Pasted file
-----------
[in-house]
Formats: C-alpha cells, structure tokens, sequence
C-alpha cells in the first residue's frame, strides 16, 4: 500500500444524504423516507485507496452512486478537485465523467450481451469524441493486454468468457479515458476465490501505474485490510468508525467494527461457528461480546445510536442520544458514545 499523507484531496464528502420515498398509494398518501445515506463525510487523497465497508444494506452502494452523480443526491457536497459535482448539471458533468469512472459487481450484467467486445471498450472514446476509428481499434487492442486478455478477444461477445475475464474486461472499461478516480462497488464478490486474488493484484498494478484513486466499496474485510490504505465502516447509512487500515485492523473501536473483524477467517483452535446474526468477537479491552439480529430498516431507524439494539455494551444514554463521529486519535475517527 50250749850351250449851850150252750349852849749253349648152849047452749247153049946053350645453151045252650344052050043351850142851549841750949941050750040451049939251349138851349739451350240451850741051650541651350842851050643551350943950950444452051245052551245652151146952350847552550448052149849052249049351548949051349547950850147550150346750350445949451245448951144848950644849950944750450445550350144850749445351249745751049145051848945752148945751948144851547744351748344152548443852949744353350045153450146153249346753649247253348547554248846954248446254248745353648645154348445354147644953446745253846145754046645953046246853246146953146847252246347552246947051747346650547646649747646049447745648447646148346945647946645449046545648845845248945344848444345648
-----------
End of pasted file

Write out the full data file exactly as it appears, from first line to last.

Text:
[in-house]
Formats: C-alpha cells, structure tokens, sequence
C-alpha cells in the first residue's frame, strides 16, 4: 500500500444524504423516507485507496452512486478537485465523467450481451469524441493486454468468457479515458476465490501505474485490510468508525467494527461457528461480546445510536442520544458514545 499523507484531496464528502420515498398509494398518501445515506463525510487523497465497508444494506452502494452523480443526491457536497459535482448539471458533468469512472459487481450484467467486445471498450472514446476509428481499434487492442486478455478477444461477445475475464474486461472499461478516480462497488464478490486474488493484484498494478484513486466499496474485510490504505465502516447509512487500515485492523473501536473483524477467517483452535446474526468477537479491552439480529430498516431507524439494539455494551444514554463521529486519535475517527 50250749850351250449851850150252750349852849749253349648152849047452749247153049946053350645453151045252650344052050043351850142851549841750949941050750040451049939251349138851349739451350240451850741051650541651350842851050643551350943950950444452051245052551245652151146952350847552550448052149849052249049351548949051349547950850147550150346750350445949451245448951144848950644849950944750450445550350144850749445351249745751049145051848945752148945751948144851547744351748344152548443852949744353350045153450146153249346753649247253348547554248846954248446254248745353648645154348445354147644953446745253846145754046645953046246853246146953146847252246347552246947051747346650547646649747646049447745648447646148346945647946645449046545648845845248945344848444345648